Besides that, future work should dig deeper into the knowledge gap regarding cybersecurity behaviors to adopt and evaluate the efficiency of various coping messages for individuals with varying levels of cybersecurity literacy. This would necessitate a more nuanced application of PMT to comprehend how interventions might target self- and response-efficacy knowledge and beliefs. This study also provides insight into how small behavioral encouragement can result in more significant security effects.

8. Conclusions

From the perspectives of PMT, threat awareness, and habit, this study shed insight into how government personnel behave in the face of cyberattacks. The rising usage of tablets and smartphones for personal and financial information underscores the need for more information security research focusing on cybersecurity behavior. The study adequately predicts Malaysian government employee cybersecurity behavior. Factors ranging from threat knowledge to perceived severity and vulnerability, protection habits to the perceived barrier, self-efficacy, and response efficacy contribute to a government employee of Malaysia’s cybersecurity behavior. Furthermore, cybersecurity is a crucial issue in today’s organizations, especially in a government department where in certain departments there are sensitive and highly confidential data related to national security. Cybersecurity measures, particularly human behavior, must be further reinforced to ensure the Malaysian government is regarded as a cybercrime-protected government agency.

Author Contributions

Conceptualization, N.S.S. and M.A.F.; methodology, N.S.S. and M.A.F.; software, N.S.S. and M.A.F.; validation, N.S.S. and M.A.F.; formal analysis, N.S.S. and M.A.F.; investigation, N.S.S. and M.A.F.; resources, N.S.S. and M.A.F.; data curation, N.S.S.; writing—original draft preparation, N.S.S.; writing—review and editing, M.A.F., W.W. and S.H.; visualization, N.S.S. and M.A.F.; supervision, M.A.F.; project administration, N.S.S.; funding acquisition, M.A.F. All authors have read and agreed to the published version of the manuscript.


Ministry of Higher Education Malaysia under the Fundamental Research Grant Scheme FRGS RACER/1/2019/SS03/UMP//1 (University Grant no. RDU192619).

Institutional Review Board Statement

Not applicable.

Informed Consent Statement

Not applicable.

Data Availability Statement

Not applicable.

Conflicts of Interest

The authors declare no conflict of interest.


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Figure 1. Research model.
Figure 1. Research model.
Information 13 00413 g001
Figure 2. Sample size calculation using G Power
Figure 2. Sample size calculation using G Power
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Figure 3. Results of the structural model. Note: * p < 0.05; *** p < 0.001.
Figure 3. Results of the structural model. Note: * p < 0.05; *** p < 0.001.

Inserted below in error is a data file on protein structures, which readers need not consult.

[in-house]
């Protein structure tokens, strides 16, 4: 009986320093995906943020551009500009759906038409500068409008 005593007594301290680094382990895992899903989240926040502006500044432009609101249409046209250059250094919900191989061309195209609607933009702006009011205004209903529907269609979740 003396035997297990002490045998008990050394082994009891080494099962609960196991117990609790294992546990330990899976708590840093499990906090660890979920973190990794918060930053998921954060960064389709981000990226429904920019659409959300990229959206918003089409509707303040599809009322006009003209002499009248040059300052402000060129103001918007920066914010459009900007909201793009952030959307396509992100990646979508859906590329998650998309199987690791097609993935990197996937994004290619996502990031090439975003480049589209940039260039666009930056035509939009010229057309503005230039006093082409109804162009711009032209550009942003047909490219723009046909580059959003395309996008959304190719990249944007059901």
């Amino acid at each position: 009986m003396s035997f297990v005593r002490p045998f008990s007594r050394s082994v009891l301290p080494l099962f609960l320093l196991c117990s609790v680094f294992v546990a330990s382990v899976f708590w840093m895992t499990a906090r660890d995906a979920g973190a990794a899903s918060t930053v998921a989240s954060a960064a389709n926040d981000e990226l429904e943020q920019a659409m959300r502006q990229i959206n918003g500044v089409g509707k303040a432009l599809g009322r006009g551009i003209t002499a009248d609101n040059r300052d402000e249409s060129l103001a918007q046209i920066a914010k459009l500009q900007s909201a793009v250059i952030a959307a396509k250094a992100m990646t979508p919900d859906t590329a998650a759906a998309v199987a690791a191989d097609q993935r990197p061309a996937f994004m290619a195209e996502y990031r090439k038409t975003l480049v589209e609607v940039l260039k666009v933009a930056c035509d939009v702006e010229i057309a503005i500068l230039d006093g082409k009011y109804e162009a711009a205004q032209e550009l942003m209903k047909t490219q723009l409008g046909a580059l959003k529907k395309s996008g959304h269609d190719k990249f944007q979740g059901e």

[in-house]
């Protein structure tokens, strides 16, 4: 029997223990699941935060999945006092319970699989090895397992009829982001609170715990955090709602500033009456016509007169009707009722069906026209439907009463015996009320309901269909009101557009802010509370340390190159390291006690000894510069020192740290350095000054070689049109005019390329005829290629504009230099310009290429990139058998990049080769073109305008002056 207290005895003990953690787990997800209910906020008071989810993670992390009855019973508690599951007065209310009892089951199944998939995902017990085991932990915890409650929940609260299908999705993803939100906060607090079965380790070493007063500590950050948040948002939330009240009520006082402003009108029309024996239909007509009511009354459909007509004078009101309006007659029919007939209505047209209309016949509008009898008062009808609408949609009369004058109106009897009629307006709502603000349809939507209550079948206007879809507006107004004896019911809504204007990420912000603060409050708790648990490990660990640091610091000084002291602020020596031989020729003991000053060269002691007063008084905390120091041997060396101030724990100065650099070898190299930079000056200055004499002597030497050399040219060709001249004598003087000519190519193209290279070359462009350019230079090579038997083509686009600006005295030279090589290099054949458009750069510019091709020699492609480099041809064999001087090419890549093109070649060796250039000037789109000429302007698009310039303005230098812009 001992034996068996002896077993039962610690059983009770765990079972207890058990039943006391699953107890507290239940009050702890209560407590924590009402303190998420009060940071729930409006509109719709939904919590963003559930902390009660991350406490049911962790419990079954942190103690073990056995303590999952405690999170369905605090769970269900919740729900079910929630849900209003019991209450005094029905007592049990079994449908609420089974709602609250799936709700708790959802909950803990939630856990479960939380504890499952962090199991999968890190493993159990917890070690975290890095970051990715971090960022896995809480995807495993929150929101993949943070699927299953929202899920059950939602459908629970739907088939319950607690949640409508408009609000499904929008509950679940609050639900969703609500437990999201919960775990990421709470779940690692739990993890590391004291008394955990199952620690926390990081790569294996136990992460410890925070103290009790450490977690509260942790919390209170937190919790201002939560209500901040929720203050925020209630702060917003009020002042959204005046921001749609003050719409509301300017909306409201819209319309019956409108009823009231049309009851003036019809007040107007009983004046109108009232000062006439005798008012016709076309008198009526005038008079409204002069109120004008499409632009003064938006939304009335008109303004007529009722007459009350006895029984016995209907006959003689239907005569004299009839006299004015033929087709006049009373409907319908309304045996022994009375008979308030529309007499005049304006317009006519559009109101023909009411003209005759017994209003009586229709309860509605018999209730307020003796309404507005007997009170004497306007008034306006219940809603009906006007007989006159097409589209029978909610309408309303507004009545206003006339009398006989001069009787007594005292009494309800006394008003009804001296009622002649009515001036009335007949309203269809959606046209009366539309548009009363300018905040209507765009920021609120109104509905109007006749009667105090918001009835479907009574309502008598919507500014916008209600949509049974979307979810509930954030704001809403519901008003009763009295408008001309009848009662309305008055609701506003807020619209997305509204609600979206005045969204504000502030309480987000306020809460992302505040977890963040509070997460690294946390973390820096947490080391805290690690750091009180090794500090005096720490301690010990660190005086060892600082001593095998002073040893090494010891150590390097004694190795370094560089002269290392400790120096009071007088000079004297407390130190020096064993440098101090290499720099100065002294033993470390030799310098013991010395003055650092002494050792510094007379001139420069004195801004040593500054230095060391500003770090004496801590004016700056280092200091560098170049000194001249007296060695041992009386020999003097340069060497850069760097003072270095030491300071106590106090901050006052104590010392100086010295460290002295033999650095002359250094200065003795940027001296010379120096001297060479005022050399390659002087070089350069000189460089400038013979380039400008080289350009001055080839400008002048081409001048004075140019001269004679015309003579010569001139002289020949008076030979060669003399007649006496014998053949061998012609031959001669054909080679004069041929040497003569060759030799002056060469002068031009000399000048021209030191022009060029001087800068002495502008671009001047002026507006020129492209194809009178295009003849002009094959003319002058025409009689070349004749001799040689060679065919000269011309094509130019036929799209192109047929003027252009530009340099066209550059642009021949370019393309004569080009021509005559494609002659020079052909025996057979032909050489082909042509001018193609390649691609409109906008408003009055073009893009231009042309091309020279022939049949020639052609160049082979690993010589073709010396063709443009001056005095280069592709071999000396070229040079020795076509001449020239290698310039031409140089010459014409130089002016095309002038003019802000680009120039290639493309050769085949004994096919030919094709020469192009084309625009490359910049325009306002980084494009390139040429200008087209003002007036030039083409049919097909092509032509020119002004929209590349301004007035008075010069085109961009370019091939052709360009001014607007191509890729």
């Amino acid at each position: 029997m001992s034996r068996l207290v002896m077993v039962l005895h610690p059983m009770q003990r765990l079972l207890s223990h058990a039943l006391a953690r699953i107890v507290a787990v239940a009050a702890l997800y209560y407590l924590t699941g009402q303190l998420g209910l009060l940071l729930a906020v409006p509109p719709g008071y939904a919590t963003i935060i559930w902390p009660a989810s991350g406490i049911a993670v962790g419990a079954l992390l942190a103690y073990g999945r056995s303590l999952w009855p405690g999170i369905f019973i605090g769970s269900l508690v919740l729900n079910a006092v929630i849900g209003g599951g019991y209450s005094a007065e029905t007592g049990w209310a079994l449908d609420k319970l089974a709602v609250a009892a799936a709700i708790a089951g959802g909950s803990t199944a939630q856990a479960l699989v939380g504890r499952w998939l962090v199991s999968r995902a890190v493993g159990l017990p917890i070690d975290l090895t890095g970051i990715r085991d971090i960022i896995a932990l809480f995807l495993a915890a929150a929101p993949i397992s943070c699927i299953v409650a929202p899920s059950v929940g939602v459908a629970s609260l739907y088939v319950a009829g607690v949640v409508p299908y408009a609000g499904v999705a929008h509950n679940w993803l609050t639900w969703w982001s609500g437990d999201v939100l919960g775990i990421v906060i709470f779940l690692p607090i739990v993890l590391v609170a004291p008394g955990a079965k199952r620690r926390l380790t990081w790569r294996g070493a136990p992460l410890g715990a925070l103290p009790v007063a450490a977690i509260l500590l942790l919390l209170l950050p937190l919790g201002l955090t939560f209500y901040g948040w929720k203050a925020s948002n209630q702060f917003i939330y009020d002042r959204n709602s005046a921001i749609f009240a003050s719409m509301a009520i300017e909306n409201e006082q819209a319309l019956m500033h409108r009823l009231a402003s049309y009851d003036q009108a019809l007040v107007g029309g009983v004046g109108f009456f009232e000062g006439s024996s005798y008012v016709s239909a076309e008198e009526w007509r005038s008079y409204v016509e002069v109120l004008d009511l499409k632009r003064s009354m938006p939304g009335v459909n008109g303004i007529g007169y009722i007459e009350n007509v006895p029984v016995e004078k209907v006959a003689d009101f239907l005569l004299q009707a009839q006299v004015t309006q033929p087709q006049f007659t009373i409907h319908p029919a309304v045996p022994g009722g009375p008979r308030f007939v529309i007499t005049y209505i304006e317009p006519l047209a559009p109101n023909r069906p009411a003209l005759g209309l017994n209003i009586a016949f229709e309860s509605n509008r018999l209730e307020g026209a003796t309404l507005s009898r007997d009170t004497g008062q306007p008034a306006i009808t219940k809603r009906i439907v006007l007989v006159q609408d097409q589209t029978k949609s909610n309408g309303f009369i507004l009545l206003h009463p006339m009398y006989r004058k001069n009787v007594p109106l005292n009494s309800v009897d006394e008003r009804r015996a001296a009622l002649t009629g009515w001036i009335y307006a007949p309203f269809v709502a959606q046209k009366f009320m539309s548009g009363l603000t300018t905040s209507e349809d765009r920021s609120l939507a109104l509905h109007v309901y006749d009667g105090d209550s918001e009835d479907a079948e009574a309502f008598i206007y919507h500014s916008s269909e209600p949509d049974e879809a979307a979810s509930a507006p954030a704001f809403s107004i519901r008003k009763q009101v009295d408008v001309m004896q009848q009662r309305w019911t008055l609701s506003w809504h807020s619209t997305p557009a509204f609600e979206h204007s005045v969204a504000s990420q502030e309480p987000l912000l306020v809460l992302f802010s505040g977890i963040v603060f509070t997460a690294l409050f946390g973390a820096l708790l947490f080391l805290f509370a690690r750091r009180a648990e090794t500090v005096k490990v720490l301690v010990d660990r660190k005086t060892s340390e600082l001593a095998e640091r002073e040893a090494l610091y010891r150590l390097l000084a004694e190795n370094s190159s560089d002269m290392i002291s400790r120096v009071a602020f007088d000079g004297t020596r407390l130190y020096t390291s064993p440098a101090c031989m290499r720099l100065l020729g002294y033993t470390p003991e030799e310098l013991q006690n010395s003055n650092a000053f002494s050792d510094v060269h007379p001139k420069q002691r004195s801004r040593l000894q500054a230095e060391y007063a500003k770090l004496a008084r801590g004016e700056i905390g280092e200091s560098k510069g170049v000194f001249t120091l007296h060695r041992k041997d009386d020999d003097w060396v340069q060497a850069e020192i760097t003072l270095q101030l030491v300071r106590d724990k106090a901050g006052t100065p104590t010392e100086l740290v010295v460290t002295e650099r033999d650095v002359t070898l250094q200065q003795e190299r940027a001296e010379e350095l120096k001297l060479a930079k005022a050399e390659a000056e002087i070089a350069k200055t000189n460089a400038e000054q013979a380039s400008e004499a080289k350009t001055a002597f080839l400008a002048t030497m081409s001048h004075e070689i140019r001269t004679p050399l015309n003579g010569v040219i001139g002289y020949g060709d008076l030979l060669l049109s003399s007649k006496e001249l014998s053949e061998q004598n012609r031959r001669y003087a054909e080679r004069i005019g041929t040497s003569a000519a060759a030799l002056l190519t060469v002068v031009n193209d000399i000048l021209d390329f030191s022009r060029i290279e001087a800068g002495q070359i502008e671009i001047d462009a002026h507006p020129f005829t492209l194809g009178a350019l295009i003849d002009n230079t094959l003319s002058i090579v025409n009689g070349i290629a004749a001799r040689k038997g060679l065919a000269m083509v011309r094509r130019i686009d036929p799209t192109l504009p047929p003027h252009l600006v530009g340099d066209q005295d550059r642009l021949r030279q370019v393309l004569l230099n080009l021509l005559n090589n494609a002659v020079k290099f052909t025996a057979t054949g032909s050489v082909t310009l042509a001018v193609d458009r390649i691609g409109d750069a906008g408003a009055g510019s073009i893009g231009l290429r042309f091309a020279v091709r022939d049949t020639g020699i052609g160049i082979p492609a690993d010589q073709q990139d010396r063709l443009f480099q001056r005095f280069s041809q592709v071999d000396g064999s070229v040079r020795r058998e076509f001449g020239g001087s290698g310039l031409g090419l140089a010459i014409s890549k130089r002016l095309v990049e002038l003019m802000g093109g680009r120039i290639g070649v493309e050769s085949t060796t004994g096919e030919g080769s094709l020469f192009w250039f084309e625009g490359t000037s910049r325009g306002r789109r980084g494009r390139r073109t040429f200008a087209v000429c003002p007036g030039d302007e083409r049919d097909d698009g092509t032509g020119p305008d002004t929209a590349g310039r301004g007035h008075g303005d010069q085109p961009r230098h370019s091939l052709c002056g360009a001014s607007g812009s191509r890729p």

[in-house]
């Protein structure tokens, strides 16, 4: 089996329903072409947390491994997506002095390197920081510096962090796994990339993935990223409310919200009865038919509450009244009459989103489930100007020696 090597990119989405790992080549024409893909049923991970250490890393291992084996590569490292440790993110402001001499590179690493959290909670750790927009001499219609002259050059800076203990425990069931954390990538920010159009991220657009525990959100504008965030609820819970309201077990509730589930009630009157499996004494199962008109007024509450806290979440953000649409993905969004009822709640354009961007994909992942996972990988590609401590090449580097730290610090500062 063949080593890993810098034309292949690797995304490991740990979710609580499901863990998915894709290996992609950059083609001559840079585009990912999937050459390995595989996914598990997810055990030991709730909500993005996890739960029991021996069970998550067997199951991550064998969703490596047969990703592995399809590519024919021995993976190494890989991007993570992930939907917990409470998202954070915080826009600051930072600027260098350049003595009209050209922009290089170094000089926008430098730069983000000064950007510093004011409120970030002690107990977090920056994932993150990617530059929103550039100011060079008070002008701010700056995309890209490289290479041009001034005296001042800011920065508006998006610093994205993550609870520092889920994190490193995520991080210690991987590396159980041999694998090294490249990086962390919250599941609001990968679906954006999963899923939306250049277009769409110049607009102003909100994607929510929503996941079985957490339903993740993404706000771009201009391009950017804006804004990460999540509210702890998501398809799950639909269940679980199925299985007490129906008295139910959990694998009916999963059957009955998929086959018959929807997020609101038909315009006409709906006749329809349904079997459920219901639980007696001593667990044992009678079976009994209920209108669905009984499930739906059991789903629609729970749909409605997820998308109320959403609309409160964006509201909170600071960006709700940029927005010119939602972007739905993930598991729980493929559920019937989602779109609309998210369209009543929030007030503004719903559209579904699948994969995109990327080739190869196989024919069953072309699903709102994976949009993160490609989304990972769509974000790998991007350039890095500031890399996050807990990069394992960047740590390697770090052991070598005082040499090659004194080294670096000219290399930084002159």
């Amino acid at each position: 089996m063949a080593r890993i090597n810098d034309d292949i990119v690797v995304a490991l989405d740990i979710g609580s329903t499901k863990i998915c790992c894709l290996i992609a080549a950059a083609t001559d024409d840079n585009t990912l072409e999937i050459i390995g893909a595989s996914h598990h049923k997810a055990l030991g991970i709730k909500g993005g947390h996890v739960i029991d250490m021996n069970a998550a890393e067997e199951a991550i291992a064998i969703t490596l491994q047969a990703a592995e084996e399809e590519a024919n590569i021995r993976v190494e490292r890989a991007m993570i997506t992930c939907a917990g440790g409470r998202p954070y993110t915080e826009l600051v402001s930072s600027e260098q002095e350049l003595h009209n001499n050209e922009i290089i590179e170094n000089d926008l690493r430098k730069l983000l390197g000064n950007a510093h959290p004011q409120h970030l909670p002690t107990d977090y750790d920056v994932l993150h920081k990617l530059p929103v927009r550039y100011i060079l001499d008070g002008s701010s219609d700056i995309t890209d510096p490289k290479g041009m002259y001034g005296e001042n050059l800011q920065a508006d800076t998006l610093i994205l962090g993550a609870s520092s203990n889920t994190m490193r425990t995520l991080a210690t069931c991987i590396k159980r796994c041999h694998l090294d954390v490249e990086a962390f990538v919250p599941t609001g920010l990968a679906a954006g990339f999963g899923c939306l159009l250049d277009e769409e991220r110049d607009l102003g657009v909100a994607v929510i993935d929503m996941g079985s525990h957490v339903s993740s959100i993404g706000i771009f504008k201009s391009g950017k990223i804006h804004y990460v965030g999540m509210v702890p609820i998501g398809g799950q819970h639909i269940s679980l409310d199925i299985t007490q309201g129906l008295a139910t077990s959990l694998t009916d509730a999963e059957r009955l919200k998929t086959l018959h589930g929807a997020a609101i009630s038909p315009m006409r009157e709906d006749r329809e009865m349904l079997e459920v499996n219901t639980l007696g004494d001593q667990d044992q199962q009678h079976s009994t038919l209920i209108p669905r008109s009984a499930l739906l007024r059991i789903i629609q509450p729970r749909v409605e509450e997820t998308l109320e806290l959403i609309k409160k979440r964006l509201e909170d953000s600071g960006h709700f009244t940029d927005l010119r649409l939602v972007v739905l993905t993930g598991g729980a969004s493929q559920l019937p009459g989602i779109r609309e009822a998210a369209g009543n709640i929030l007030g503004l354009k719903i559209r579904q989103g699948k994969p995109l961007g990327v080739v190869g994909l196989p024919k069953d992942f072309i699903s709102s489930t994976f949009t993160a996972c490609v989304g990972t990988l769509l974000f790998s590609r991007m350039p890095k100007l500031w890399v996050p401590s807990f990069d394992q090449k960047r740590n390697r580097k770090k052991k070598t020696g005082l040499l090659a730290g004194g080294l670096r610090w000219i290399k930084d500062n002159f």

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Table 1. Demographic Information.
Table 1. Demographic Information.
CategoriesTypeFrequency (n)Percentage (%)
More than 56163
Sabah native184
Sarawak native143
PositionTop Management7817
Middle Management22949
Support Staff16034
Type of computer protection that use at workAntivirus41589
Virtual Private Network (VPN)22047
Pop-up blockers22949
I’m not using any computer protection at work71
Table 2. Full Collinearity.
Table 2. Full Collinearity.
CSB = cybersecurity behavior; PB = protection barrier; PS = perceived severity; PV = perceived vulnerability; PH = protection habit; RSE = response self-efficacy; SRE = security response efficacy; TA = threat awareness.
Table 3. Reliability and validity analysis.
Table 3. Reliability and validity analysis.
ConstructItemsLoadingsComposite ReliabilityAverage Variance Extracted (AVE)
Threat AwarenessACS10.8430.8790.644
Cybersecurity behaviorsCSPB10.6620.8910.507
Perceived BarriersPB10.7980.9040.703
Protection habitPH10.8890.9220.575
Perceived SeverityPS10.9070.9230.749
Perceived VulnerabilityPV10.8640.950.827
Response Self-EfficiencyRSE10.8510.8920.675
Security Response EfficiencySRE10.9420.9660.876
Table 4. Heterotrait-Monotrait Ratio of Correlations (HTMT).
Table 4. Heterotrait-Monotrait Ratio of Correlations (HTMT).
Table 5. Summary of the structural model.
Table 5. Summary of the structural model.
HypothesisRelationshipPath Coefficient, βT
p ValueBCI LLBCI ULEffect Size, f2Decision
H1TA → PS0.1944.56100.1280.2850.039Supported
H2TA → PV0.1071.9590.05−0.0070.2140.012Not Supported
H3PH → PB−0.2234.80−0.318−0.1370.052Supported
H4PH → RSE0.69124.0300.6360.7470.915Supported
H5PH → SRE0.3977.11400.2940.5070.187Supported
H6PS → CSB0.1273.0970.0020.050.2060.018Supported
H7PV → CSB0.0571.1480.251−0.0490.150.003Not Supported
H8PB → CSB−0.2265.3280−0.309−0.1450.073Supported
H9RSE → CSB0.47510.94300.3860.5570.3Supported
H10SRE → CSB0.1392.4490.0150.0340.250.026Supported
BCI LL = Bias confidence interval lower limit; BCI UL = Bias confidence interval upper limit.
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Sulaiman, N.S.; Fauzi, M.A.; Hussain, S.; Wider, W. Cybersecurity Behavior among Government Employees: The Role of Protection Motivation Theory and Responsibility in Mitigating Cyberattacks. Information 2022, 13, 413.

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Sulaiman NS, Fauzi MA, Hussain S, Wider W. Cybersecurity Behavior among Government Employees: The Role of Protection Motivation Theory and Responsibility in Mitigating Cyberattacks. Information. 2022; 13(9):413.

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Sulaiman, Noor Suhani, Muhammad Ashraf Fauzi, Suhaidah Hussain, and Walton Wider. 2022. "Cybersecurity Behavior among Government Employees: The Role of Protection Motivation Theory and Responsibility in Mitigating Cyberattacks" Information 13, no. 9: 413.